Tathāgata (from: Pali/Sanskrit meaning "thus gone; thus arrived"), is a common epithet for the Buddha used in many Buddhist scriptures. In the Pali canon, for example, Siddhartha is often depicted saying "the Tathagata is..." instead of "I am...," which has been taken by later commentators as an indication that he had passed beyond the attachments (trishna) of human ego consciousness into a full embodiment of the doctrine of anatman.
Despite the relative ubiquity of the term, its precise definition has been contested by the various schools of Buddhism that developed in the years following the master's death. Though the original expression could be literally translated as either "one who has come" (from tathā-āgata) or "one who has gone" (from tathā-gata), the Theravada and Mahayana schools each proposed idiosyncratic interpretations based upon the metaphysical nuances particular to their respective schools.
As suggested above, the term tathagata is derived from one or more of the following Pali/Sanskrit phrases: tathā-āgata ("one who has come"); tathā-gata ("one who has gone"); or Tat-āgata ("one who has gone to That [Ultimate Reality]"). In addition, Hopkins' detailed philological accounting for the term, which examines many prior usages in Indian epic poetry, notes that term is often used to describe an individual in dire straits or one who has actually died. While this fruitful ambiguity was undoubtedly central to the concept's metaphysical appeal, it also opened the proverbial door to the various conflicting interpretations that have emerged in the intervening years.
While the first two of these etymologies are relatively straight-forward (with the first describing an individual who has "arrived" among his human constituents (much like the mythological Buddhas that preceded him) and the second suggesting an individual who was transcended the cycle of samsara), elucidating the third requires a brief digression into the metaphysical system outlined in the Hindu Upanishads. Specifically, the third etymology suggests that the term is a compound of two simple components: Tat and āgata. The verbal component, āgata, is simply the past participle of gata (going, traveling, trekking), which in this context can be defined as "arrival, gone-unto, attainment of, arrival-at." Unlike this fairly pedestrian verb, Tat, the nominal component of the compound, is a storied term that has signified Brahman (Absolute Reality) in Hindu metaphysics from time immemorial, as in the famous Upanishadic dictum: "That (Brahman) thou art" (Tat tvam asi: Chandogya Upanishad). As such, "Tathagata" in the ancient Prakrit Pali could literally be read as "(The sage who has) arrived at the Absolute"—an interpretation that was elaborated upon extensively by the Mahayana school.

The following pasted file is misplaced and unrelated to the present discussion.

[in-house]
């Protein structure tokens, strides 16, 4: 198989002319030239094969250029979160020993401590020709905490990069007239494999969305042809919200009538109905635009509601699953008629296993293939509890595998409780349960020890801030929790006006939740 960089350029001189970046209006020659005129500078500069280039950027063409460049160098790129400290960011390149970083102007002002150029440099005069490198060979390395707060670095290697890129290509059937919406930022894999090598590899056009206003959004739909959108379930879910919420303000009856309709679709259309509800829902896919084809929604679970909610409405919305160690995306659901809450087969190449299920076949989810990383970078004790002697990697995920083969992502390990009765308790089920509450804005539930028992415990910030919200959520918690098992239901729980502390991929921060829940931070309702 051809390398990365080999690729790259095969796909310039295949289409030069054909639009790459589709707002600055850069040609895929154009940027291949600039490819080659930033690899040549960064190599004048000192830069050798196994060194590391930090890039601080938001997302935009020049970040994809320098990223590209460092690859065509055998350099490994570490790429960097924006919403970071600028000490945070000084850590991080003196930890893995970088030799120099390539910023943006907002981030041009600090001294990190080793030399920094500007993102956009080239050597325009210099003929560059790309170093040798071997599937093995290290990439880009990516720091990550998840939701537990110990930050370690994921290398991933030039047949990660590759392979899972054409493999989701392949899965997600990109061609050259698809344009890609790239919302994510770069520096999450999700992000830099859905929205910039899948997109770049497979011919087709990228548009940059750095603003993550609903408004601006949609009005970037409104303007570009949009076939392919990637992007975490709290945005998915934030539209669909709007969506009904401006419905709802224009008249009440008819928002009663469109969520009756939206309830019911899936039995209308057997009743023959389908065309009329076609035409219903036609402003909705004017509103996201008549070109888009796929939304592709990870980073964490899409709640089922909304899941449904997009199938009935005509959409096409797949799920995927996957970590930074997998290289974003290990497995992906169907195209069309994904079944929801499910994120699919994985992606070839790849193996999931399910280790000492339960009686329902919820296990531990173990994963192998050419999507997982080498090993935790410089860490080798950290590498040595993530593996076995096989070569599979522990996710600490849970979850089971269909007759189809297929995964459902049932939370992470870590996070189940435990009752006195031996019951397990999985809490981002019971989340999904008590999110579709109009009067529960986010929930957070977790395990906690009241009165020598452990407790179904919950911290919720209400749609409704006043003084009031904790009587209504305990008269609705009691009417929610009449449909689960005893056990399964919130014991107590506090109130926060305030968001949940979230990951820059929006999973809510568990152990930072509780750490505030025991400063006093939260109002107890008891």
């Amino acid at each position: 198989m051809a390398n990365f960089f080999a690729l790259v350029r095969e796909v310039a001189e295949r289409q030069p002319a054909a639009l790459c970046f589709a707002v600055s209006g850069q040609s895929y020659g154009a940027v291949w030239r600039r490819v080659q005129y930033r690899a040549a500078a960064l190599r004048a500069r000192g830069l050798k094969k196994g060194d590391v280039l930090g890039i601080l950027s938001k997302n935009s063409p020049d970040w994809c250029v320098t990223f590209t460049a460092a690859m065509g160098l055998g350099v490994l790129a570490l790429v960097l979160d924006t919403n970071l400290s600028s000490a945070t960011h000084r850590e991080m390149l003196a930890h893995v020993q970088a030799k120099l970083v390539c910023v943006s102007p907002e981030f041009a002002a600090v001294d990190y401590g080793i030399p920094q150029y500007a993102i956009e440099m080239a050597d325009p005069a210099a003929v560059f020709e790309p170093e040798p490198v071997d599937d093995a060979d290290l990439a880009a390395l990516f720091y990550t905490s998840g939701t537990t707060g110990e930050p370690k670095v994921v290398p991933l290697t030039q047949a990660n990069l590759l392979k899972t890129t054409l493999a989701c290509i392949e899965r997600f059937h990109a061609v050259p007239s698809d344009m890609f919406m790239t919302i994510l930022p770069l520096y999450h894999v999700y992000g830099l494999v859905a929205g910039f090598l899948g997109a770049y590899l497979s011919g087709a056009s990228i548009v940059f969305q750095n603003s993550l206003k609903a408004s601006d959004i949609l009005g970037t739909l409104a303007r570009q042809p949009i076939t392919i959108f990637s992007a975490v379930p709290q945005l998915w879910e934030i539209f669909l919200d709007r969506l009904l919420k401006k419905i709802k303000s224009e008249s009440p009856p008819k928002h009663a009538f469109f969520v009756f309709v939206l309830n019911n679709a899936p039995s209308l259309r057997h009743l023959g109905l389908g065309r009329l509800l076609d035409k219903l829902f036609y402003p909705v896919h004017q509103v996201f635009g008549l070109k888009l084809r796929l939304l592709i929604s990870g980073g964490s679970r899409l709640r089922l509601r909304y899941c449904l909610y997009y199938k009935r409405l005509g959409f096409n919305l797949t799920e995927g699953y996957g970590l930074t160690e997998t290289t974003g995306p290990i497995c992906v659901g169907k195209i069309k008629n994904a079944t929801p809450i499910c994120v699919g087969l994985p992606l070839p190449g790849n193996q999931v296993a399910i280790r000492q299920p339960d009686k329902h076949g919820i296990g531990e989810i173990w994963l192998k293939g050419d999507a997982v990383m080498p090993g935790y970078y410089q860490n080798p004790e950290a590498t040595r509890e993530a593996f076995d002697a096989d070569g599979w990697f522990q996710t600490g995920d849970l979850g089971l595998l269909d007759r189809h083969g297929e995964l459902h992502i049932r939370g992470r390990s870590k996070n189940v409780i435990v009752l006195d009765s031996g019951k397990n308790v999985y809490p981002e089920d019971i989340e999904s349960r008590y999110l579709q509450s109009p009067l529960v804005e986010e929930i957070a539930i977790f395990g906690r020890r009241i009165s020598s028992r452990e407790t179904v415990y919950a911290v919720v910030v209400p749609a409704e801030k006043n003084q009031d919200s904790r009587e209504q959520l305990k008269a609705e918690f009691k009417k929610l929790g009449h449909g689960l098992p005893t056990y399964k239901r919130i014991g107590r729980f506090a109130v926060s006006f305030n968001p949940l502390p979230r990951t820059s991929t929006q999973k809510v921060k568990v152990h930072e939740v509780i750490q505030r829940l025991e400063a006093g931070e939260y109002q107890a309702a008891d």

For faithful of the Theravada tradition, the notion of the Buddha as Tathagata resonates with many of their metaphysical, cosmological, and soteriological views. First, in keeping with the idea of the arhat as moral ideal (and specifically with the notion that it was only through this path that one could be freed from the cycle of samsara), many references to the Tathagata in Pali sources simply describe the enlightened being's relationship with the mortal realm:
This section goes on to explain that the Buddha's ontological/soteriological status ceases to be a concern for anyone who has the correct attitude towards material reality (the skandhas) and human emotions (such as craving, clinging or striving). Despite this, the passage does offer a genuine conclusion to its adherents, as it emphatically states that "[w]hen a monk has been freed from the classification of craving, there exists no cycle for describing him."
In this context, the term seems deliberately ambiguous, reflecting the ineffable ontological status of a fully liberated human being, where some would say that such a one has attained True Being (Sat); others that the liberated soul has transcended categories of being and non-being. Thus, tathāgata reflects these ambiguities by having no fixed (or fixable) meaning. This interpretation is strengthened through its evident parallels with existing understandings of spiritual attainment. For instance, the Dhammapada describes the actions of an arhat as "without trace" (ananuvejja) or "trackless" (apada), "like the birds in the sky" (ākāse'va sakuntānam gati tesam durannayā). Similarly, the Mahabharata contains a verse which states: "Just as the footprint of birds flying in the sky and of fish swimming in the water may not be seen, so is the going of those who have realised the truth" (tathā jñānavidam gatih). In this manner, the moniker Tathāgata evokes the indefinable, ineffable quality of one who has arrived at the truth.
Another common Theravadin interpretation is that tathāgata means 'one who comes and goes' (in the same manner as all the Buddhas). This understanding comes from early Buddhist mythology, where Sakyamuni Buddha is seen as one of a line of historical Buddhas who have descended from Tusita heaven to enlighten humanity. To this end, the Sutta Nipata records the following exchange:
While the understandings of the Tathagata forwarded by the Pali literature tend to focus on the ontological status of the Buddha, the later Mahayana approaches tend to be firmly situated within their complex metaphysical discourse. In this context, the tathagata attains cosmological importance through an identification with the ultimate nature of reality: "The Mahayana Schools prefer: one who has attained full realization of Suchness (tathata); i.e., become one with the absolute (Dharmakaya), so that he 'neither comes from anywhere, nor goes anywhere.'"
The Mahayana position is eloquently summarized in the Encyclopedia of Eastern Philosophy and Religion:
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